I make my husband breakfast on weekdays. When our children were at home, said children were my primary focus morning, noon and night. Poor hubby never got breakfast on school days unless he was willing to have a bowl of cold cereal -- which he hates and I've never seen him eat in all the decades of our marriage -- or a bowl of hot cereal, which he hates, too. Those were the main menu options on school days, along with Johnny Cake now and then (carbs were our friend back in the day). Now that the nest is empty -- and I'm a work-from-home freelancer -- I feel pretty guilty lounging around in my jammies as the primary provider heads out the door to toil away on bringing in our only stable income. The guilt is compounded if he has nothing in his tummy. So I make him coffee to take with him. And I make him breakfast to take with him, too. Mostly something featuring carbs because though they're no longer our friend, my husband loves carbs. At least he no longer goes hungry on weekday mornings.
And, of course, we eat funnel cake for breakfast if we want. Yes, we did. And likely will again. Carbs. Grease. No justifications. Enough said.
What do you do different in your empty nest -- or hope to do once it empties?
A version of this post originally appeared on Grandma's Briefs.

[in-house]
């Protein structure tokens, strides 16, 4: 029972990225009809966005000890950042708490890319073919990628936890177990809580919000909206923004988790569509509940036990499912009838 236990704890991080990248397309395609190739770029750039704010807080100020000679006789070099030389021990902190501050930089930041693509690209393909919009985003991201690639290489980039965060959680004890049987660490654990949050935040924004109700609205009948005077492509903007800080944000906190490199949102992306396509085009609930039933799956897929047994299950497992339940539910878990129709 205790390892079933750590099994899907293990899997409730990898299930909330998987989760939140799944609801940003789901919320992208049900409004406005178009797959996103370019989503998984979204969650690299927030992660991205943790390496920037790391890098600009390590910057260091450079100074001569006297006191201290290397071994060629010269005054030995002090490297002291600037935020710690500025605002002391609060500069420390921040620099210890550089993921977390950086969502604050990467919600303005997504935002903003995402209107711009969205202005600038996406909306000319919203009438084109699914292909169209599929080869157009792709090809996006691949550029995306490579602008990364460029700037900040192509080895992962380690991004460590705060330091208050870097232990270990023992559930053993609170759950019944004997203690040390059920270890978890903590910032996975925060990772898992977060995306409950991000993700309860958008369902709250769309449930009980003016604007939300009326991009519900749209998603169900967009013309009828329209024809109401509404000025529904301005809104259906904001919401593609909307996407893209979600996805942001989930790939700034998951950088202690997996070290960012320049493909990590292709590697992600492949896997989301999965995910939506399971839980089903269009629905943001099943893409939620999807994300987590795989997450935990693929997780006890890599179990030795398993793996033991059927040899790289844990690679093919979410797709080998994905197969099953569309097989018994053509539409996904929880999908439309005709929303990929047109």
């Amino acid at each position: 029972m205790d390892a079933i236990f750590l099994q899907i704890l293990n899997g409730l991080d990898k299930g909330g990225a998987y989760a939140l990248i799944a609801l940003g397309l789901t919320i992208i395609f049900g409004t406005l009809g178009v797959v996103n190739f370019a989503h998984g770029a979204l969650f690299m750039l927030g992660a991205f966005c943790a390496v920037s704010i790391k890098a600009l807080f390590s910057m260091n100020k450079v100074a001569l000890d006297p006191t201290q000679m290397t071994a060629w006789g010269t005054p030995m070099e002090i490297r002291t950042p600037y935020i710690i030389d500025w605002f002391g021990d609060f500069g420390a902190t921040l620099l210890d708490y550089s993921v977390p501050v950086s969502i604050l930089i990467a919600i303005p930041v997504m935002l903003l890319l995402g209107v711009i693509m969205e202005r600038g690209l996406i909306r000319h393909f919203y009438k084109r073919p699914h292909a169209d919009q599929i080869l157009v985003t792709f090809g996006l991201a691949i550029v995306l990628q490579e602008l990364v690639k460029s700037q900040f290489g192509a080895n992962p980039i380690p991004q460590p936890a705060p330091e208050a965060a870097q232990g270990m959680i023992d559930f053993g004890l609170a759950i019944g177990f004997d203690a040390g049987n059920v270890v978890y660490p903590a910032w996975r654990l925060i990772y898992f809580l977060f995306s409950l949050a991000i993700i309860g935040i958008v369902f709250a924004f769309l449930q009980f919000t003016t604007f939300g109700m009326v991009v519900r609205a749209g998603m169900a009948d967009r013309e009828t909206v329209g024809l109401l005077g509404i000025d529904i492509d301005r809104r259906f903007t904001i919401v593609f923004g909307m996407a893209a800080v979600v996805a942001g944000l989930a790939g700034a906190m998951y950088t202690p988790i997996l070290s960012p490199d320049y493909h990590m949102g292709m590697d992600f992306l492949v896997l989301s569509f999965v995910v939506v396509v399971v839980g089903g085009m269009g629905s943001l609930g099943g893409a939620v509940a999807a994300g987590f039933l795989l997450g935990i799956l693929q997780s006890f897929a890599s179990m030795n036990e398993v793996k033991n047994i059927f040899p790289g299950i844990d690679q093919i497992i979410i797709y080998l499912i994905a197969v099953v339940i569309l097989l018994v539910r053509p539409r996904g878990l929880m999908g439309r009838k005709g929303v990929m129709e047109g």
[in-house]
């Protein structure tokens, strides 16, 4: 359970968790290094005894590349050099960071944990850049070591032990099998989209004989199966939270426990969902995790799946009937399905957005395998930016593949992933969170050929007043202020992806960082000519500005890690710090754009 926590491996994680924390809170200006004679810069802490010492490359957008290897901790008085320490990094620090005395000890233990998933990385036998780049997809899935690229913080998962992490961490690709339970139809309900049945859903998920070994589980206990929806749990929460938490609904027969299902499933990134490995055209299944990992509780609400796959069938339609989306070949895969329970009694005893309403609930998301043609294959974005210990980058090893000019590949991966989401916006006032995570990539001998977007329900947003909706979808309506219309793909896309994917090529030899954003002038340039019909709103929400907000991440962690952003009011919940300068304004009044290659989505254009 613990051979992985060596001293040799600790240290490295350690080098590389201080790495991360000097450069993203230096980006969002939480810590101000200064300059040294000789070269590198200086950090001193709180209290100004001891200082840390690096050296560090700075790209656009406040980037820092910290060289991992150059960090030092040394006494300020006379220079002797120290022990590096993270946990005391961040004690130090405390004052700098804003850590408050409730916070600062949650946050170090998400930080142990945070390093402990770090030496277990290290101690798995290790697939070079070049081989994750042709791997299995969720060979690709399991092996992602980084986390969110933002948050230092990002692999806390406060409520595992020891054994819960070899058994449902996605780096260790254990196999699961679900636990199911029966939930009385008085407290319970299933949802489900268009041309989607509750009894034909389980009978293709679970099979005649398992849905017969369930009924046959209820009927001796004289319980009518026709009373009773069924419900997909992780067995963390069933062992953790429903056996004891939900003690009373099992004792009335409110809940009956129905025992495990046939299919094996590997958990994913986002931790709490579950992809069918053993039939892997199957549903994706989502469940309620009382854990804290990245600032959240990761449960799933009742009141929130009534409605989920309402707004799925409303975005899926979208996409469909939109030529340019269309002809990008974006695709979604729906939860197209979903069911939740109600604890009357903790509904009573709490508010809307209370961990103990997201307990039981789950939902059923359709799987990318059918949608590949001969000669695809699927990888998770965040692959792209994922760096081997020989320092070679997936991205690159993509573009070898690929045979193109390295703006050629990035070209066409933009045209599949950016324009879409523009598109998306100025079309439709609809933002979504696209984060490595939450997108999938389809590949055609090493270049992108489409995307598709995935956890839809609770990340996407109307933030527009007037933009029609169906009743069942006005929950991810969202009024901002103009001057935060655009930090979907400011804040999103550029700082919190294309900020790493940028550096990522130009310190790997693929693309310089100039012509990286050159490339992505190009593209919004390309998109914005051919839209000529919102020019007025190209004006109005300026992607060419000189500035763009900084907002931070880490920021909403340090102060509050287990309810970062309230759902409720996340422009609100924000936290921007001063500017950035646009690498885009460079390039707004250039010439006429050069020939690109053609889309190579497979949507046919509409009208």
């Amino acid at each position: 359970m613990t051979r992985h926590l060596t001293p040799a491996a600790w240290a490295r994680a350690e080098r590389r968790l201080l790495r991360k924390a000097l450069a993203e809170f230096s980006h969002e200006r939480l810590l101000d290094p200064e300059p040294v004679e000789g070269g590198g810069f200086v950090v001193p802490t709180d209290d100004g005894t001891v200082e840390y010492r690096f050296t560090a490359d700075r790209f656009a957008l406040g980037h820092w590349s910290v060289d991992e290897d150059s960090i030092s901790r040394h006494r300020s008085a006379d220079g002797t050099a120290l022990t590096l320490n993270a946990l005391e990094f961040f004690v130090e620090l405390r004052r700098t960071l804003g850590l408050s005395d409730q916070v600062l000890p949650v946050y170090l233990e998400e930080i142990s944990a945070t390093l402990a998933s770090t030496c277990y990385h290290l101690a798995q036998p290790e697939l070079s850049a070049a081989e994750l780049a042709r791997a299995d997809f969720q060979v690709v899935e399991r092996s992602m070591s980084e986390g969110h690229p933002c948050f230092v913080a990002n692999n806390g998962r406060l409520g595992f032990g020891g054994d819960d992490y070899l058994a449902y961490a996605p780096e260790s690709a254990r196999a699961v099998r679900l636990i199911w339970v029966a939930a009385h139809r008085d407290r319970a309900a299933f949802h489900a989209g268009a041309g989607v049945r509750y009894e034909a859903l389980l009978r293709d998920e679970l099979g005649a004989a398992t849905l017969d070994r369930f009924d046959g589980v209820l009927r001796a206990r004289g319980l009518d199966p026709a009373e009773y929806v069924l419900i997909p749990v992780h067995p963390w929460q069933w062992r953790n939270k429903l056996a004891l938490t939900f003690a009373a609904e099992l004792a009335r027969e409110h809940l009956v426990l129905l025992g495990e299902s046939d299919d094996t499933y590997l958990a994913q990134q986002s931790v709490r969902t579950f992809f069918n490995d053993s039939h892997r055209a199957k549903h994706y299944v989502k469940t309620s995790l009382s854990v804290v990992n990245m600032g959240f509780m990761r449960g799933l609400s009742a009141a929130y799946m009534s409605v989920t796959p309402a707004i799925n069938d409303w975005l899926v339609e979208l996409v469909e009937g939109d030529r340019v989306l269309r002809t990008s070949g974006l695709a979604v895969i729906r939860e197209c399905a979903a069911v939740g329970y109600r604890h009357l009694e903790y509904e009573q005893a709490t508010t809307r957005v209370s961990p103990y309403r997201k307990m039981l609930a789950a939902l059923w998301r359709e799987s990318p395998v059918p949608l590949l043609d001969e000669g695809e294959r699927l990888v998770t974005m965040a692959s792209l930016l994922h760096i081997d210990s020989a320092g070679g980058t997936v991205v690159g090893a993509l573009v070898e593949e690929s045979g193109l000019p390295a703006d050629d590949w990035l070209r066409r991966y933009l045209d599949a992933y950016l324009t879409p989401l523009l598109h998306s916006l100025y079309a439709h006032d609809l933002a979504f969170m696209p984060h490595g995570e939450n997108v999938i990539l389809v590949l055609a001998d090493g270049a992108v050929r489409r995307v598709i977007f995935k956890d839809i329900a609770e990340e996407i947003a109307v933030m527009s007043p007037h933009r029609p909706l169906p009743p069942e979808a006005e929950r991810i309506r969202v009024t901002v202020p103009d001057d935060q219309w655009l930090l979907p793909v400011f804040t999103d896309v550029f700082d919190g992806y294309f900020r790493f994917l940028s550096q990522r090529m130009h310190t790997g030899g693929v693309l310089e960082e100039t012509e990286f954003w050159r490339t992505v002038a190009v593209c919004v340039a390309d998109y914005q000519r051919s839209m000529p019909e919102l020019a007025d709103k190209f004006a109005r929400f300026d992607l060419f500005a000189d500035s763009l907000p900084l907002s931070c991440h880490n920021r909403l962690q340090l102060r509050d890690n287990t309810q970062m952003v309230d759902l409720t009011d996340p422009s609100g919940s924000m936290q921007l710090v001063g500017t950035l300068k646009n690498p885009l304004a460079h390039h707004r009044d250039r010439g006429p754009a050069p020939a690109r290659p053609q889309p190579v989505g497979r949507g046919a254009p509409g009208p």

"It creates a physical connection in addition to your lips," says Jill Blakeway, clinic director at the YinOva Center in New York City and author of the forthcoming book Sex Again: Recharging Your Libido. "Where you put your hands isn't really all that important -- roam a little."
"Look into his eyes as a prelude to a kiss or sometimes the whole time you're kissing," Blakeway says. "In Chinese medicine the eyes are related to an energetic pathway that surrounds the genitals."
"If you've been married for a long time, it gets a little routine. You have a [certain] way of kissing and that's what your husband is expecting," Blakeway says. "Surprise him! He'll faint with amazement. Vary the pressure, the speed and the technique." Kissing when/where your partner least expects it or taking turns kissing your partner the way you'd like to be kissed are some ways to knock the routine out of your smooches.
"Which way you tilt your head when you kiss makes a difference," Blakeway says. "If you both tilt on your left side, lean in and embrace a little, your hearts are touching. And that's more than nice symbolism -- it's also a way to experience a deep connection because you both have an awareness of your heartbeats, which may be a little elevated because of kissing."
"Gently slide your tongue into your partner's mouth and then move deeper," Blakeway says. "Besides lighting up all the nerve endings in the mouth, it also stimulates the salivary glands. Believe it or not, saliva contains testosterone, and testosterone provides a little jolt to your libido. So 'swapping spit' is actually a key to activating your sex drive!"
"Kiss him longer than it takes you to sneeze," Blakeway says. "Passionate kissing is something people forget to do."